+ - 202 Google Chrome Is Getting Automatic Blocking Of Malicious Downloads

Submitted by Anonymous Coward
An anonymous reader writes: Google today announced Chrome is getting an automatic download blocking feature for malware. Google has already added the new functionality to the latest build of Chrome Canary. All versions of Chrome will soon automatically block downloads and let you know in a message at the bottom of your screen. You will be able to “Dismiss” the message, although it’s not clear if you will be able to stop or revert the block.

+ - 173 Pen Testers Break Into Gov't Agency With Fake Social Media ID->

Submitted by itwbennett
itwbennett writes: Security experts used fake Facebook and LinkedIn profiles to penetrate the defenses of an (unnamed) U.S. government agency with a high level of cybersecurity awareness. The attack was part of a sanctioned penetration test performed in 2012 and its results were presented Wednesday at the RSA Europe security conference in Amsterdam. The testers built a credible online identity for a fictional woman named Emily Williams and used that identity to pose as a new hire at the targeted organization. The attackers managed to launch sophisticated attacks against the agency's employees, including an IT security manager who didn't even have a social media presence. Within the first 15 hours, Emily Williams had 60 Facebook connections and 55 LinkedIn connections with employees from the targeted organization and its contractors. After 24 hours she had 3 job offers from other companies.
Link to Original Source

+ - 141 Fundraiser for Neo900 open smartphone-> 1

Submitted by JoSch1337
JoSch1337 writes: Golden Delicious Computers (creators of OpenPhoenux / GTA04 openmoko replacement board) is announcing a fundraiser to produce first prototypes and kickstart mass production of the Neo900 open smartphone. Based on the electronics of the GTA04 open smartphone platform, the Neo900 will reuse the Nokia N900 case but contain a motherboard with a faster CPU, more RAM, an LTE modem and other additions when compared to the original Nokia N900 smartphone. In the Openmoko spirit the device will be fully hackable, supporting QtMoko, SHR, Debian, Replicant and any other operating system ported to it like Maemo, Ubuntu or Firefox OS. Visit http://neo900.org/specs for more detailed specifications or http://neo900.org/faq for a general FAQ.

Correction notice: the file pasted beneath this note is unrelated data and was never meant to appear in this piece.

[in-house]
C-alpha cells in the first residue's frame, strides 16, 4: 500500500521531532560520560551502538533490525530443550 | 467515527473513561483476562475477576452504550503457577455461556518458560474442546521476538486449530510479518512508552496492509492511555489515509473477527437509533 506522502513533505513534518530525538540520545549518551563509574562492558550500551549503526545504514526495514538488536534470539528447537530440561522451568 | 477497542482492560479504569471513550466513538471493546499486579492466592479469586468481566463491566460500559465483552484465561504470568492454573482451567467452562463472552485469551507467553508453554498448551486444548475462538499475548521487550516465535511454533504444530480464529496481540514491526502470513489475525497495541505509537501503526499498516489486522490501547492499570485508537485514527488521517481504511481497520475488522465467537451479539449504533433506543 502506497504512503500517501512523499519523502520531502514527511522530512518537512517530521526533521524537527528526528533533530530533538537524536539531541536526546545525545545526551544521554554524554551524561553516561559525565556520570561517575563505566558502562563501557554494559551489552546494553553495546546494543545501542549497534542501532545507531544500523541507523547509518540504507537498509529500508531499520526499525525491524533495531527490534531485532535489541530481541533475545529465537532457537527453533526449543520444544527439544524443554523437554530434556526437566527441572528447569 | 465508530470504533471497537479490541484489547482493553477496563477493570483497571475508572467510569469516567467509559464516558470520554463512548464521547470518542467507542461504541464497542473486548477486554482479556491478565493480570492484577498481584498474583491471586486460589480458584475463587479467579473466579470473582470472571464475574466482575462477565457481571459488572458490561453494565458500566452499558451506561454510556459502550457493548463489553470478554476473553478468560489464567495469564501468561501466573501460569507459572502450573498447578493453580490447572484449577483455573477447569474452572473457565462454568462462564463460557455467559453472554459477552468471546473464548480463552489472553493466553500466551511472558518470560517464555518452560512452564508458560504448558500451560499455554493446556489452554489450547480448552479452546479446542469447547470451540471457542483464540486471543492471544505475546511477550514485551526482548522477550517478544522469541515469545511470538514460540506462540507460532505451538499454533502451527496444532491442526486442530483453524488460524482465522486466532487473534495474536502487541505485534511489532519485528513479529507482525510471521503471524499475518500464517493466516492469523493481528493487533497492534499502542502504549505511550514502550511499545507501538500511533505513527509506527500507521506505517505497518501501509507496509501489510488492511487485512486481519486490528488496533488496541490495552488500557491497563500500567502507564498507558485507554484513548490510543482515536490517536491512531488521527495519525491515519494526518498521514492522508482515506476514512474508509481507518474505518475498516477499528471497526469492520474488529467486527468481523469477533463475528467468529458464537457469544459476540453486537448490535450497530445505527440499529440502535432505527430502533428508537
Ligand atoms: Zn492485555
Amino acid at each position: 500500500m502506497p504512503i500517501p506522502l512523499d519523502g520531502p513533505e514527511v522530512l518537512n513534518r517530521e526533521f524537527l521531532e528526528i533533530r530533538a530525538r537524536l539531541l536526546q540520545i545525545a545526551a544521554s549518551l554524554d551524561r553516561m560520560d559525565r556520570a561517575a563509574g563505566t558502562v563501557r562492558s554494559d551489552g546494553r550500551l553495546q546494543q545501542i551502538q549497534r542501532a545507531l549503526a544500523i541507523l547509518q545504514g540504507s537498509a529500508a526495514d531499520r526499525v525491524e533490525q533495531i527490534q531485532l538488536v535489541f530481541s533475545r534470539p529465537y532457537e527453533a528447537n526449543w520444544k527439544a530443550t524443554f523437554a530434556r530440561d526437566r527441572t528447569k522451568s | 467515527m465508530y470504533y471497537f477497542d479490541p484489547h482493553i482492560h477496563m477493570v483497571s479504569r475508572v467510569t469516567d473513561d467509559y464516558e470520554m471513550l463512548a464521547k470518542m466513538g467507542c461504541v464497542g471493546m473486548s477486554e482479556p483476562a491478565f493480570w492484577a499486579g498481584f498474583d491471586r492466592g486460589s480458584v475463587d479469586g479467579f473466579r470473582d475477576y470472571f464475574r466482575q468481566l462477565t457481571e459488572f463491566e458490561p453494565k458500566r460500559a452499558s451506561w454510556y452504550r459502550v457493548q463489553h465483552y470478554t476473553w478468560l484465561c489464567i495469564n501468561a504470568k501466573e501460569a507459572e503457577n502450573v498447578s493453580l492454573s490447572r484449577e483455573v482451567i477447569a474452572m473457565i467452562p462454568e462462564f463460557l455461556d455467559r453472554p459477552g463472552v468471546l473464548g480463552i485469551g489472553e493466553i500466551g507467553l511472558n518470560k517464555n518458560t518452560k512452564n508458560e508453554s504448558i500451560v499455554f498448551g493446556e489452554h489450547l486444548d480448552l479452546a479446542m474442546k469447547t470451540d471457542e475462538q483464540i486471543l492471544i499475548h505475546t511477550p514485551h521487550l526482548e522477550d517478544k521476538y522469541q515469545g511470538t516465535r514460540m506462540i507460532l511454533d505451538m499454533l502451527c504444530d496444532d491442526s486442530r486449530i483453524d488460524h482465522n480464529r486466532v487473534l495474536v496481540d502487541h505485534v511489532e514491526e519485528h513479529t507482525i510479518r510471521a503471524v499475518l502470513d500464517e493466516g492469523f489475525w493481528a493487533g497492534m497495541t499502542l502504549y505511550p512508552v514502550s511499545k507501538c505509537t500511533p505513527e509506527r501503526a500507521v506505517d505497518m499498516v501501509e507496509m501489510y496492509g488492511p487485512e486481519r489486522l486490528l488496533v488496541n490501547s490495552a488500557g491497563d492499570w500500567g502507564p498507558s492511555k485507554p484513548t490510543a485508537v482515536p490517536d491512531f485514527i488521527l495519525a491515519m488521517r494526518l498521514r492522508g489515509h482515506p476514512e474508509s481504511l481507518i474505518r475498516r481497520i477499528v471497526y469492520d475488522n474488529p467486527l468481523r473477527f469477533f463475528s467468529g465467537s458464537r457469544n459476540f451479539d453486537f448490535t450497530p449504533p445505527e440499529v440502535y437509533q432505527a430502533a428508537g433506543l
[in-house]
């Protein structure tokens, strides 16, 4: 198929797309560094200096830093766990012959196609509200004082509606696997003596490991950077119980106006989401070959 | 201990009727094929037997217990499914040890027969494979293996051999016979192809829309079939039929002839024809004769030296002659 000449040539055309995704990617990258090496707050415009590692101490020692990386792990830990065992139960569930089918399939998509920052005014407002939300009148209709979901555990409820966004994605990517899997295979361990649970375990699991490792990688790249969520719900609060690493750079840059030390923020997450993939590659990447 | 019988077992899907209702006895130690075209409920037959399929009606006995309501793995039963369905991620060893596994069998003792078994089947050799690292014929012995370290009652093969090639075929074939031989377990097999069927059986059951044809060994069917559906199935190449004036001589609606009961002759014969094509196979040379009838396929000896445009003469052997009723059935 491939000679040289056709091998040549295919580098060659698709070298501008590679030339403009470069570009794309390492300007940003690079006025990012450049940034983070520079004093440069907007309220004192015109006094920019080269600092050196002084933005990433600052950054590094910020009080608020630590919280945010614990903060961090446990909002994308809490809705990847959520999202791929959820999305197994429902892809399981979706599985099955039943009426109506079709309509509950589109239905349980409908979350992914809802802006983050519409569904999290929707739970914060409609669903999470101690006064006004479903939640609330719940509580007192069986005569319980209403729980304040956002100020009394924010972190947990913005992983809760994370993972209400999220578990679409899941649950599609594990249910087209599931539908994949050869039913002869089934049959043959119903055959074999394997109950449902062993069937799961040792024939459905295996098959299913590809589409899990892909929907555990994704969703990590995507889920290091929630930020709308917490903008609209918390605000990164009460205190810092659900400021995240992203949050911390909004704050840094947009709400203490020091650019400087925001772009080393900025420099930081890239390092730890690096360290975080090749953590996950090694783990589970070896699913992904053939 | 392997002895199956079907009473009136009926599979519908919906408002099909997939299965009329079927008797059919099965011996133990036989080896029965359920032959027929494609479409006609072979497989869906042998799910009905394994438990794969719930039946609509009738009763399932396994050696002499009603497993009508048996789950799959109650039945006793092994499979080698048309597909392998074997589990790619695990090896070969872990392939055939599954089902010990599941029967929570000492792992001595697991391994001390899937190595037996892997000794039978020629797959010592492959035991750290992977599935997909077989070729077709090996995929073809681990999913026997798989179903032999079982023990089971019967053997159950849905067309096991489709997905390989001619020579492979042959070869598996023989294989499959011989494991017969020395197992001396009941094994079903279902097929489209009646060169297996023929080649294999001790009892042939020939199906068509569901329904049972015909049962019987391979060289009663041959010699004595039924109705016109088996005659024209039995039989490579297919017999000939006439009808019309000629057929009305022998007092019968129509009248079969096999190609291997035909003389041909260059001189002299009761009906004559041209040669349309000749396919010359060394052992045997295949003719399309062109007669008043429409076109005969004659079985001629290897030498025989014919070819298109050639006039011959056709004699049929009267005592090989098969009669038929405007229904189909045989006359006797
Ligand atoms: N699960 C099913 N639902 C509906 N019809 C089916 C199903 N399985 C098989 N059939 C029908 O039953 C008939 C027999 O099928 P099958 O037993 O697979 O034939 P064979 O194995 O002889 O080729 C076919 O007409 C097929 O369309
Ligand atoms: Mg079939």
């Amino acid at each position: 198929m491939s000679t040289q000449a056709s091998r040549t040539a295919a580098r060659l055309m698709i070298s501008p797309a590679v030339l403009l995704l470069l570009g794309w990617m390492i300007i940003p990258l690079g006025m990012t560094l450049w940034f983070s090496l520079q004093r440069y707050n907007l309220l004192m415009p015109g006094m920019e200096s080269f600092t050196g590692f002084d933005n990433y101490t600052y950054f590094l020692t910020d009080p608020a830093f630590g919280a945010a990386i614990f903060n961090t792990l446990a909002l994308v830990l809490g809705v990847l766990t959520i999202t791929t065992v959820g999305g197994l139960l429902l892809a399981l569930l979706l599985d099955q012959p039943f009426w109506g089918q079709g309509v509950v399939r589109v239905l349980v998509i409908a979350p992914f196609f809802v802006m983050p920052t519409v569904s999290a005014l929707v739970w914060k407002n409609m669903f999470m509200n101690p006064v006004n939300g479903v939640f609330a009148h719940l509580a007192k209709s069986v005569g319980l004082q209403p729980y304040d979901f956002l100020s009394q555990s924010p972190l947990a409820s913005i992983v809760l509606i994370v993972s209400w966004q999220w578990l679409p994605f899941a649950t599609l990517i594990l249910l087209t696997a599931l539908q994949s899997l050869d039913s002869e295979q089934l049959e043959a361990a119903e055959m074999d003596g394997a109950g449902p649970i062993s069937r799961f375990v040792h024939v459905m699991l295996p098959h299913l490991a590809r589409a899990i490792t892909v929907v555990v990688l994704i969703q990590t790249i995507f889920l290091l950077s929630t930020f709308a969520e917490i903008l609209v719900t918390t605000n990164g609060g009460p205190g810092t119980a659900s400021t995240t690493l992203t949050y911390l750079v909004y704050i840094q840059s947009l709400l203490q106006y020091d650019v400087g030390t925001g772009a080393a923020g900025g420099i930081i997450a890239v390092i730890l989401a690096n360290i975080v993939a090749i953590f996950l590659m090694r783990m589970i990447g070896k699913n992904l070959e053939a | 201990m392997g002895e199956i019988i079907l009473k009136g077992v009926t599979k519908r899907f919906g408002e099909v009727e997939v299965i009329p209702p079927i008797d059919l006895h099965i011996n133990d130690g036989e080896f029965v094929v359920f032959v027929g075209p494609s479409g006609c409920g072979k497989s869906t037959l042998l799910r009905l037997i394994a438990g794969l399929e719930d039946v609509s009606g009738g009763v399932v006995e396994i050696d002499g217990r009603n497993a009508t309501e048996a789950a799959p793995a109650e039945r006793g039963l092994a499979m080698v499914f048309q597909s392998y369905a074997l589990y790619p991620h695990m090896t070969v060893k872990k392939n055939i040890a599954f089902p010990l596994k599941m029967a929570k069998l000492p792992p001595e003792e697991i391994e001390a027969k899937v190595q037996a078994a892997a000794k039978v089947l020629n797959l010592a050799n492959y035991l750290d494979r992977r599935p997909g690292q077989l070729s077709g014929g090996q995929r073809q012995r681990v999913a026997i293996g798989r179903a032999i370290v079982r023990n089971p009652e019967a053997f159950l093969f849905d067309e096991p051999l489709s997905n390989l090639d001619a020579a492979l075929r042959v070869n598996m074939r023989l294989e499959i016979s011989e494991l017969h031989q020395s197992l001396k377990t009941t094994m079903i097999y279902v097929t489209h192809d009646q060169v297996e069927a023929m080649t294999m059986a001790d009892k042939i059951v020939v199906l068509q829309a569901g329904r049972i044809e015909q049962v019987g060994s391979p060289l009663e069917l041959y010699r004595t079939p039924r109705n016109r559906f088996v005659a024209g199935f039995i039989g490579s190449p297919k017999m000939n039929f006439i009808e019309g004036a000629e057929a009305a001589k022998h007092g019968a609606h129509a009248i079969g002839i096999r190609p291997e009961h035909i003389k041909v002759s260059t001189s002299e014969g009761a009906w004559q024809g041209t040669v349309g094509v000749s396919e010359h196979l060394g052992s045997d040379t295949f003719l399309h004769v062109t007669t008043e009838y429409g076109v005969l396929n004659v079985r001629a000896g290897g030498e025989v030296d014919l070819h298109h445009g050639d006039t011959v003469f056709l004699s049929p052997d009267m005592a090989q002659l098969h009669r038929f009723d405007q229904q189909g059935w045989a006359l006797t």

Here is a video presenting the idea: http://youtu.be/EJHMXQ3nSt0
If your donation is above 100 eur, then that amount will be deducted from your purchase of the final version of the Neo900. The final motherboard is expected to be in the range of 500-700 eur depending on the amount of orders and availability of components.

Link to Original Source

+ - 140 Syria Completes Destruction of Chemical Weapon producing Equipments

Submitted by rtoz
rtoz writes: Chemical weapons watchdog OPCW has declared that Syria has completed the Destruction Activities to Render Inoperable Chemical Weapons Production Facilities and Mixing/Filling Plants. This operation has been completed just one day before the deadline (1 November 2013) set by the OPCW Executive Council. The Joint OPCW-UN Mission has inspected 21 of the 23 sites declared by Syria, and 39 of the 41 facilities located at those sites. The two remaining sites were not visited due to safety and security concerns. But Syria declared those sites as abandoned and that the chemical weapons programme items they contained were moved to other declared sites, which were inspected.

+ - 139 Sony issues detailed PS4 FAQ ahead of launch

Submitted by Sockatume
Sockatume writes: Sony has released a detailed FAQ for the PS4 system, which launches in coming weeks. Of particular note: although Bluetooth headsets will not be compatible, generic 3.5mm and USB audio devices will work; the console will require activation via the internet or a special disk before it will play Blu-ray or DVDs; media servers, MP3s, and audio CDs are not supported. The console's "suspend/resume" and remote assistance features are listed as unavailable for the North American launch, implying that they will be patched in before the console launches in Europe later in November.

+ - 162 RHEL 7 will be a KDE Desktop

Submitted by Anonymous Coward
An anonymous reader writes: At the 2013 linux Kernel summit Redhat spokesperson Lisa Truman revealed that the upcoming RHEL 7 will be based on the KDE Software Compilation desktop environment. "As you know we have been working on implementing Gnome 3 classic mode for RHEL 7. But after early feedback from our customers we have decided to switch to a KDE/QT based desktop for our flagship product". On what feedback Redhat received from their customers, Ms. Truman responded: "We at Redhat appreciate that many of our customers use non accelerated or legacy hardware for their workstations, and software rendering with llvmpipe may not fit the bill for them". "Also gnome-classic-mode is an emulation of a classic desktop and is lacking many important areas". When Ms. Truman was asked if the switch to KDE is the reason for the delay in the release of RHEL 7 she stated: "We are still on track to release RHEL 7 by the end of 2013".